As of Jan. 1, 2019, all full time benefited staff members at the University of Utah will be able to take 12 weeks of parental leave, six of which they will be paid 50 percent of their regular salary. The paid six weeks can be used by staff intermittently and at any time within the first year after the birth or adoption of a child. The child must be born or adopted after Jan. 1.
Previously, the federal Family and Medical Leave Act (FMLA) required that all institutions offer full-time staff a 12 week parental leave period, but employers were not required to provide pay during this time. FMLA time can be used if a staff member experiences extreme illness, or wants to take time off to bond with a new child after a birth or adoption. FMLA also prevents employers from firing workers during their leave.
“We feel like we want to be leaders in that area of providing some paid parental leave for our University of Utah staff members,” says Jeff Herring, chief human resources officer for the U. Herring has been an active participant in the process to create and advance this new university policy.
This new university policy is a huge step for the institution and its staff members. Work began in 2015 with a subcommittee of the University Staff Council. They wanted to better the lives of their fellow employees. Time was dedicated to research, drafting proposals and discussing the new policy with university administrators. Previously, staff members at the university using FMLA time would take sick time first and then vacation time for the rest of their 12 allotted weeks when on parental leave.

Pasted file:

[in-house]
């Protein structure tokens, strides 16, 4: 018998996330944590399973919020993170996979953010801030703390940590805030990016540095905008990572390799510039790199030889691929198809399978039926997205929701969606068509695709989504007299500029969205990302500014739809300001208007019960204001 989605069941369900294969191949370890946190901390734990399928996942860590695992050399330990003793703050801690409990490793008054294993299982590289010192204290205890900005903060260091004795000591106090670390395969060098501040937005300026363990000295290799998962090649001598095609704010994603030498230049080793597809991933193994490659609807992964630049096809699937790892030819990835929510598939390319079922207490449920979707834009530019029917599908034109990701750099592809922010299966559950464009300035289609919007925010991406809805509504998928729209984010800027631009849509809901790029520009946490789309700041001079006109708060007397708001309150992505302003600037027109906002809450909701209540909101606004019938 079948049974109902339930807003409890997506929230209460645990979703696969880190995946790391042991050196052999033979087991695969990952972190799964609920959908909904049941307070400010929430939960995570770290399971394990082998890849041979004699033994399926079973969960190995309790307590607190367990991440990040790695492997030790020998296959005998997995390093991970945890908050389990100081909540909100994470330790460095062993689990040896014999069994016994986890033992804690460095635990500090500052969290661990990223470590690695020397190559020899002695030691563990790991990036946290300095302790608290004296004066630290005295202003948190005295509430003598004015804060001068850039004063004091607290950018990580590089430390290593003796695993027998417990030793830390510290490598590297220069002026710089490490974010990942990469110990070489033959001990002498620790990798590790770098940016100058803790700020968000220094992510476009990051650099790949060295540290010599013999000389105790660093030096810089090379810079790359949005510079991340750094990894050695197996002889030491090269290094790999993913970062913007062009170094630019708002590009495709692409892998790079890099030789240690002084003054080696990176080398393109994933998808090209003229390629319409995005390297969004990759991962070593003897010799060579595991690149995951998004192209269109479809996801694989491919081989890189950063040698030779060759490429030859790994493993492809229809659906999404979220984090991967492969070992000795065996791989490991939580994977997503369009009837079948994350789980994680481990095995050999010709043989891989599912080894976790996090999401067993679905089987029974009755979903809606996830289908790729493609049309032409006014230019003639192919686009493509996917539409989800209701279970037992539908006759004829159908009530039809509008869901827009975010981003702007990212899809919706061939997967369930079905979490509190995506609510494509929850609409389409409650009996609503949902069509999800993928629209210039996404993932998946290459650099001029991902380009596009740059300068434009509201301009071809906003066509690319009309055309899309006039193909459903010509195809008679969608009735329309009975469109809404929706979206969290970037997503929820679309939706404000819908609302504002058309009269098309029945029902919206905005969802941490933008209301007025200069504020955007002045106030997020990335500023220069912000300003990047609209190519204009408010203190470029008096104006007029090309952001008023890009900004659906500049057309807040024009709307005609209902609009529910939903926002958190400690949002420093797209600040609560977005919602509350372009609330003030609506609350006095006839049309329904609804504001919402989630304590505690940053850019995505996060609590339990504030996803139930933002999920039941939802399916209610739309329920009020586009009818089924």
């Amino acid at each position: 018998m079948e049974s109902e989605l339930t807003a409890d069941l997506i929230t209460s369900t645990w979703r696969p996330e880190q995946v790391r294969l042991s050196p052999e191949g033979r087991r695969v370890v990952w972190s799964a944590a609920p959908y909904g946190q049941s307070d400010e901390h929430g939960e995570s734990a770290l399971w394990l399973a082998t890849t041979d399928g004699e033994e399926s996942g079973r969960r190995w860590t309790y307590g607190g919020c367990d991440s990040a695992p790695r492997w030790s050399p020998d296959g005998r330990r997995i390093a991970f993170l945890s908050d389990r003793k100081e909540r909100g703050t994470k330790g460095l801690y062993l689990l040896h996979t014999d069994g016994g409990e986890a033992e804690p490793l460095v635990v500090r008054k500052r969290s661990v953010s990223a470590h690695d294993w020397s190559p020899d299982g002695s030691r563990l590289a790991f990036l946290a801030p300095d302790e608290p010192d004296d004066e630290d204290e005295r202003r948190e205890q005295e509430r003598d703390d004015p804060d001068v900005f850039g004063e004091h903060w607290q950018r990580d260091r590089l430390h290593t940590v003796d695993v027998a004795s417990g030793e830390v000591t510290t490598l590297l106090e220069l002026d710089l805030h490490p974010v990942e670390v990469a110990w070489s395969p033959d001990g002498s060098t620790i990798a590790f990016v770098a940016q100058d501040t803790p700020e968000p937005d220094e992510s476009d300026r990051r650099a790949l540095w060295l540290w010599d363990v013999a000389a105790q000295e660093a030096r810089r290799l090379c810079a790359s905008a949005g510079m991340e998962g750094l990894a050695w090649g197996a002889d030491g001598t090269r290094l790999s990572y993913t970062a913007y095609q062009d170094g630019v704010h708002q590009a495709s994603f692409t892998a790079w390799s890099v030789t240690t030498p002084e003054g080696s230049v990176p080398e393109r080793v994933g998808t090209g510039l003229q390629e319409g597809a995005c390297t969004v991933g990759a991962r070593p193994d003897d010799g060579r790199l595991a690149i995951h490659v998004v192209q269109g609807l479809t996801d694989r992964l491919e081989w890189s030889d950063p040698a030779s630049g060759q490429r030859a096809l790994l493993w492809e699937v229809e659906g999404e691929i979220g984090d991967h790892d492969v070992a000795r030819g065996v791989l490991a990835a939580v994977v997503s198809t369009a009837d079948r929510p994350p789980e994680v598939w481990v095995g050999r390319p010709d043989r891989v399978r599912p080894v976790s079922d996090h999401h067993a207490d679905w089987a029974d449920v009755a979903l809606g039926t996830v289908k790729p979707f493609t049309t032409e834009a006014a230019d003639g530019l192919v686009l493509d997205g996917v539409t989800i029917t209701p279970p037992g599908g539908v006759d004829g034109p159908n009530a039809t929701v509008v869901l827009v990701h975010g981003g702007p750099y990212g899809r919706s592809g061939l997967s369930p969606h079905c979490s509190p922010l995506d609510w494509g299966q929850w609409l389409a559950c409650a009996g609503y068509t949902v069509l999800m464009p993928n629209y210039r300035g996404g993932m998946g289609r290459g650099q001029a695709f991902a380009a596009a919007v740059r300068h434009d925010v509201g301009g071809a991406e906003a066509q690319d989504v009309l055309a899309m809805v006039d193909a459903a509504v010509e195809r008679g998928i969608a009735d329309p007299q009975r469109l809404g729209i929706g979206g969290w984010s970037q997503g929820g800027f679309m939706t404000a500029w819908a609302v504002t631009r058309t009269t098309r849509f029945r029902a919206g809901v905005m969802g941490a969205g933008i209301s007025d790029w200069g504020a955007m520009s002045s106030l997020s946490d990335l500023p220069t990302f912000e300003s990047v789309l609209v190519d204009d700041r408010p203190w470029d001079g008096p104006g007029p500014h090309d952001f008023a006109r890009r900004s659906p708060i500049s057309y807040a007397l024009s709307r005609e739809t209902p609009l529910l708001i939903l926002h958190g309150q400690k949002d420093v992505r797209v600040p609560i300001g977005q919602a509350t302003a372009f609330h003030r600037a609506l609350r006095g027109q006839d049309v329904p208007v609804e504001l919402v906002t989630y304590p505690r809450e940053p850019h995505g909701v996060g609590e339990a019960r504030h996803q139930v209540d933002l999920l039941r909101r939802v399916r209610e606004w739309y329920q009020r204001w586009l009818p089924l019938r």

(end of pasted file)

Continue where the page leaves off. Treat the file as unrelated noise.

“We’re not unique in this,” Herring said. He noted that many other institutions are also working on measures to better parental leave, including fellow Pac-12 members and local Utah businesses.
“We think that it will lead to greater productivity, greater presenteeism,” Herring said. “When there’s stress on the personal life it translates to stress in the professional life.”
As the policy takes effect, Herring says that there will be continued discussions. The first step is monitoring the use, cost and funding for the program. After that, they will analyze how the program is working, any changes that need to be made and the possibility of expansion in the future.
“This has significant implications for our staff and our administration, and for the University’s budget,” Herring said.
The new policy will not only affect tenured staff but will provide corresponding staff with parental leave as well. Herring is optimistic about the effects of the new policy for staff members.